Cann, Hammond and John Gustafson released two albums as Hard Stuff between 1972 and 1973. Hard Stuff ended when Cann and Hammond suffered injuries in a car accident. Afterward, Cann filled in the guitar spot in Thin Lizzy for a tour in Germany during 1974 before going off the road to write music for ads and jingles in England. In 1977 he recorded a solo album (The World's Not Big Enough) with members of Status Quo and Gillan, before learning his record company was not going to release it. In 1979, having changed his name to John Du Cann, he had a minor hit with his rendition of "Don't Be a Dummy", used in a Lee Cooper jeans ad. Also in 1977, Paul Hammond played drums with T.H.E., a three piece featuring Pete Newnham (Cockney Rebel/Window) on guitar and vocals, and Mike Marchant (Third Ear Band) on bass and vocals. A single called "Rudi" was released that year on B&C Records under the name Pete Newnham, which has become a collector's item. That song and two unreleased tracks, "Johnny the Snark" and "Play with Fire", now appear on Bored Teenagers No. 5 from Detour Records.[9]

Reformation period (1980–1983)[edit]

During 1980, Crane contacted Du Cann and after some discussion, got an Atomic Rooster reformation under way. They recruited session drummer Preston Heyman and recorded an album, along with one 7/12" single, on EMI Records. The album, Atomic Rooster (1980), was followed by a tour, but Heyman left in October and Paul Hammond returned to play drums after Ginger Baker filled in for two weeks. They continued touring and released two singles in 1981 and 1982. However, Du Cann was unable to make their last-minute booking at the Reading Festival, so Crane and Hammond used Mick Hawksworth (ex-Andromeda) as a stand-in. John McCoy later stepped in on bass at the insistence of Polydor Records, for whom they would release two further singles, "Play It Again" and "End of the Day", which saw some attention on the heavy metal chart, but did little elsewhere, and Polydor shortly afterwards dropped the band.

With Du Cann gone, Crane set about a new form of Atomic Rooster. Paul Hammond stayed on and played drums for the following album Headline News (1983), recorded in late 1982. Several guitarists played on the album, including David Gilmour of Pink Floyd, Bernie Torme of Gillan and John Mizarolli. Crane added vocals to the album along with his wife on backing vocals. A tour of Germany and Italy included Bernie Torme on guitar. Mizarolli played guitar for several UK dates.

Headline News was released in June 1983 and featured a completely different sound from anything they had ever done, including electronics and synthesizers. The album was completely written by Vincent Crane, leading some to perceive it as a Crane solo album.

Crane disbanded Atomic Rooster once again at the end of 1983. In 1984 he went on to the project Katmandu with Peter Green, Ray Dorset and Jeff Whittaker and they recorded the album A Case for the Blues.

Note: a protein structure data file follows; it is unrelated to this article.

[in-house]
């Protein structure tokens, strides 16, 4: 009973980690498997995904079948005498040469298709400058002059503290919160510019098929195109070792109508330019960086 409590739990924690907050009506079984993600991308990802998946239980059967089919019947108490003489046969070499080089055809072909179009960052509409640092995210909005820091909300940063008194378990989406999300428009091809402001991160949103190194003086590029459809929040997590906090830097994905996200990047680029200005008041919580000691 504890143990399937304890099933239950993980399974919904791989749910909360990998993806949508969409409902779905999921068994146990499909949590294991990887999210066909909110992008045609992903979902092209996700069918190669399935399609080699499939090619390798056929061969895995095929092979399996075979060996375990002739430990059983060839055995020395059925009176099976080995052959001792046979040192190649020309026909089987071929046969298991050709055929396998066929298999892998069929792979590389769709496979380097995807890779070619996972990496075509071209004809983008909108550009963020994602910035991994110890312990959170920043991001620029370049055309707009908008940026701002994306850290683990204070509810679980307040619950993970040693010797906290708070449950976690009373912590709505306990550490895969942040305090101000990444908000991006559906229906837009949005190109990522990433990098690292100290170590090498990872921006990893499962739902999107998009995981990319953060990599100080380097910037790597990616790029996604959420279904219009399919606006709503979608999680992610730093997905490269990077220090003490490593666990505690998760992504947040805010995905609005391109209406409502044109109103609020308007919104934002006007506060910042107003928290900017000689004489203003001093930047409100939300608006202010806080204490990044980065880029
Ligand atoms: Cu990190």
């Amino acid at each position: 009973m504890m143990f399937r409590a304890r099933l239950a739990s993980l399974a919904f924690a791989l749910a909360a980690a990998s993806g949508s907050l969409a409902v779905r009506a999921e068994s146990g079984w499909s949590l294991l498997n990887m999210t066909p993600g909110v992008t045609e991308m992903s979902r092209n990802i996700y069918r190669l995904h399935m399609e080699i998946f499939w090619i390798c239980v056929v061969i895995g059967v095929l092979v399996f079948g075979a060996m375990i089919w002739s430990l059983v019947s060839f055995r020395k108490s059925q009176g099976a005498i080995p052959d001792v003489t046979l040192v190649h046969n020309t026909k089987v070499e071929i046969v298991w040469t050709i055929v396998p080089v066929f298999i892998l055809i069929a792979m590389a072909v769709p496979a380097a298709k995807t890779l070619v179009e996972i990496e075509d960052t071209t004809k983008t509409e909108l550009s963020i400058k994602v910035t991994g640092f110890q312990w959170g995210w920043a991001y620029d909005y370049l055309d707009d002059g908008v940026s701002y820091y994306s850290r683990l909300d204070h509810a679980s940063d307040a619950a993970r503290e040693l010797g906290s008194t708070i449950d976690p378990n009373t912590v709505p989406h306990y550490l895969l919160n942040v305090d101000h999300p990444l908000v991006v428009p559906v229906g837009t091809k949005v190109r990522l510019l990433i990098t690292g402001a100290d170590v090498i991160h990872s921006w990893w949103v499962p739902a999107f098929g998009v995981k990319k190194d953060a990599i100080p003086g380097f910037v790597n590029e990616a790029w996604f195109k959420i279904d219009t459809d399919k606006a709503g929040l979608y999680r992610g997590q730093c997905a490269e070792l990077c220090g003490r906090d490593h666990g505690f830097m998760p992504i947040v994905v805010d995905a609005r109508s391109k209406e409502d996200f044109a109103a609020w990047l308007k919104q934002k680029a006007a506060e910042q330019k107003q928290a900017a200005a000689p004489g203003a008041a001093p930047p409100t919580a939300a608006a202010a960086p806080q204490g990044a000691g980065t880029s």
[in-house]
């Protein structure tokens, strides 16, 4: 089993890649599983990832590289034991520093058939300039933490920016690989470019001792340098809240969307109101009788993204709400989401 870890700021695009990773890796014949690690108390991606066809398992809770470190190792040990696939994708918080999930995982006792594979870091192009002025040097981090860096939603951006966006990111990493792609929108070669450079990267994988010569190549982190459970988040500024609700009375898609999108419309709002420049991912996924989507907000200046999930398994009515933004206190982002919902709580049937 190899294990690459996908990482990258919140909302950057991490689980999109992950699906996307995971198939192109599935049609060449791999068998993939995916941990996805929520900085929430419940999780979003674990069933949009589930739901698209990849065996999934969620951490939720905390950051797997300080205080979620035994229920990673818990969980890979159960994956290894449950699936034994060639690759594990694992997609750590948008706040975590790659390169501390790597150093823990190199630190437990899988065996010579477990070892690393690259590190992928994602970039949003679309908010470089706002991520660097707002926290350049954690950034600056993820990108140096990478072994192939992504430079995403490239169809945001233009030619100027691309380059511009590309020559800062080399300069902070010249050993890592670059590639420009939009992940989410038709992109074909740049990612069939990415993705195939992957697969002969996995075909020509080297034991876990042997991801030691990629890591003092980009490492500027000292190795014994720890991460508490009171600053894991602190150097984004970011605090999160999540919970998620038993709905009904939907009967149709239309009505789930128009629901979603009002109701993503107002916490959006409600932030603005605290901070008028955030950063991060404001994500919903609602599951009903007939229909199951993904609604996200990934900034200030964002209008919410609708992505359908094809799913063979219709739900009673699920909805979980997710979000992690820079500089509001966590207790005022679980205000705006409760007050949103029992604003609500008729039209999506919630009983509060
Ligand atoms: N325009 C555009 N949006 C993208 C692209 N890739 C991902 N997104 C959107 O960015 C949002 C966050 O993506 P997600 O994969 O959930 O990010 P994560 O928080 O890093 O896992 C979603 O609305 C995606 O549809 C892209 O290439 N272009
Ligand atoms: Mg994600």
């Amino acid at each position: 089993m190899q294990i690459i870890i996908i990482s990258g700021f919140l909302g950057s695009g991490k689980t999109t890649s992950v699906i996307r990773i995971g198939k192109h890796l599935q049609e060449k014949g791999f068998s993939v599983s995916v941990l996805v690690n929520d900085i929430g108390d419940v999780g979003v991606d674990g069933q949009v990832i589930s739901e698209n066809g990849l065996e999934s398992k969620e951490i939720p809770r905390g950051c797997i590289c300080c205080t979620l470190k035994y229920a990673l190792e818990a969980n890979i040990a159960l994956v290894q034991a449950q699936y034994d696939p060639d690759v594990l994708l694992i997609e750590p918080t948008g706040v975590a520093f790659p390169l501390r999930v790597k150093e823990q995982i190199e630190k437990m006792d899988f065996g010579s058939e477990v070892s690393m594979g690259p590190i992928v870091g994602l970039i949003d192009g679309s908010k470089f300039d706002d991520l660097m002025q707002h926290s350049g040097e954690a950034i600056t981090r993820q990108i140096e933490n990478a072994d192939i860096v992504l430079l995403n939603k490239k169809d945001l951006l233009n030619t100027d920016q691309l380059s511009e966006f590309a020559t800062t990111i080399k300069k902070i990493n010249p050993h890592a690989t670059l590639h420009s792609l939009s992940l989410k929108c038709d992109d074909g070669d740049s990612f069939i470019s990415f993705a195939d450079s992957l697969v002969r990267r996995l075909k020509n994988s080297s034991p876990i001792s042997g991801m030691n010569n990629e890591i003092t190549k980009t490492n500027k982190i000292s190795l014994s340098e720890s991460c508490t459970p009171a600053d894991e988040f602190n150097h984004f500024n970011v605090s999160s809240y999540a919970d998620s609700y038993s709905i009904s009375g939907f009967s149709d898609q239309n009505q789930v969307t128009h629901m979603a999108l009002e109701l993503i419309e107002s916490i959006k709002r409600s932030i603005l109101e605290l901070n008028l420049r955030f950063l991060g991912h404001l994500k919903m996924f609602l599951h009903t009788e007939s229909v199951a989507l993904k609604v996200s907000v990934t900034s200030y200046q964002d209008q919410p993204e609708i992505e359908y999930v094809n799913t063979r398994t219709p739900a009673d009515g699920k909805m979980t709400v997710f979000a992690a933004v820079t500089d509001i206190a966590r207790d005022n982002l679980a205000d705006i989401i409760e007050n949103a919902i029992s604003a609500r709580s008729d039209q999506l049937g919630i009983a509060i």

In 1985, Crane joined Dexy's Midnight Runners, playing piano for their album Don't Stand Me Down and two singles, one becoming the theme song for the television series Brush Strokes.

Dexy's Midnight Runners disbanded in 1987 and Crane intended to reform Atomic Rooster with Du Cann once again. A German tour was planned for 1989, but Crane died from an overdose of painkillers on 14 February.[5] Du Cann struck a deal with Angel Air Records and oversaw the release and re-release of much of his and Atomic Rooster's material, including live recordings, compilations, compilations of unreleased material and album reissues with extra material. Paul Hammond died in 1992 and Du Cann in 2011.

Revival and new line-up (2016–present)[edit]

In 2016 a new line-up of Atomic Rooster played together with permission to use the name offered initially to Pete French from Crane's widow. The first gig was a low-key warm-up in Clitheroe, Lancashire on 14 July 2016. The line-up was Pete French and Steve Bolton, keyboardist Christian Madden, bass guitarist Shug Millidge and drummer Bo Walsh.[10]

In 2017 Madden was replaced by Adrian Gautrey and in September 2019 French's departure due to musical differences was announced, but he then decided to continue with the band.

In 2020 Bo Walsh left Atomic Rooster, and he was replaced by Paul Everett, a drummer originally from Liverpool.[11] Pete French, after successfully reforming Atomic Rooster in 2016 and performing with them for seven years, decided once again to leave the band in January of 2024 to pursue his other musical interests.


Current members

Discography (with UK release dates)[edit]


Date of release Title US AUS
1970 Atomic Roooster 49
Death Walks Behind You 90 13 12 44 [13]
1971 In Hearing of Atomic Rooster 167 18 45 [14]
1972 Made in England 149 42 60 [15]
1973 Nice 'n' Greasy
1980 Atomic Rooster
1983 Headline News

Live albums[edit]

Compilation albums[edit]

Box sets[edit]

  • Resurrection (2001) – Akarma unlicensed CD reissues of first three albums, with 24-page illustrated booklet
  • Devil's Answer: The Singles Collection (2006) – reissue of first six UK singles on 7" or individual CDs


Year Single UK
1970 Friday the 13th
Tomorrow Night 11
1971 Devil's Answer 4
1972 Stand by Me
Save Me [A]
1973 Can't Find a Reason [B]
1974 Tell Your Story (Sing Your Song) [C]
1980 Do You Know Who's Looking for You?
1981 Play It Again
1982 End of the Day
1983 Land of Freedom


  1. ^ re-recorded, retitled version of "Friday the 13th"
  2. ^ as "Crane/Farlow" [sic.]
  3. ^ as "Vincent Crane's Atomic Rooster"


See also[edit]


  1. ^ "Atomic Rooster". AllMusic.
  2. ^ Talevski 2006, p. 242.
  3. ^ a b Talevski 2006, p. 105.
  4. ^ Larkin, Colin, ed. (2011). "Atomic Rooster". Encyclopedia of Popular Music (5th ed.). Omnibus Press. ISBN 978-0-85-712595-8. A dramatic musical shift towards blue-eyed soul won few new fans, however, and [Vincent] Crane finally dissolved the band in 1974.
  5. ^ a b c d e f g h i j k l m Colin Larkin, ed. (1997). The Virgin Encyclopedia of Popular Music (Concise ed.). Virgin Books. p. 64. ISBN 1-85227-745-9.
  6. ^ a b c d e Roberts, David (2006). British Hit Singles & Albums (19th ed.). London: Guinness World Records Limited. p. 33. ISBN 1-904994-10-5.
  7. ^ "Deep Purple Tour Page : concert dates : tour diary".
  8. ^ "Photographic image of poster" (PNG). Retrieved 15 July 2021.
  9. ^ "New Page 2".
  10. ^ "About". Retrieved 29 August 2023.
  11. ^ "Press kit". Retrieved 29 August 2023.
  12. ^ Kent, David (1993). Australian Chart Book 1970–1992 (illustrated ed.). St Ives, N.S.W.: Australian Chart Book. p. 21. ISBN 0-646-11917-6.
  13. ^ "RPM Top 100 Albums - October 2, 1971" (PDF).
  14. ^ "RPM Top 100 Albums - February 5, 1972" (PDF).
  15. ^ "RPM Top 100 Albums - October 1, 1972" (PDF).
  16. ^ "Atomic Rooster Songs, Albums, Reviews". AllMusic. Retrieved 17 February 2024.
  17. ^ "ATOMIC ROOSTER | full Official Chart History | Official Charts Company". Retrieved 15 July 2021.


External links[edit]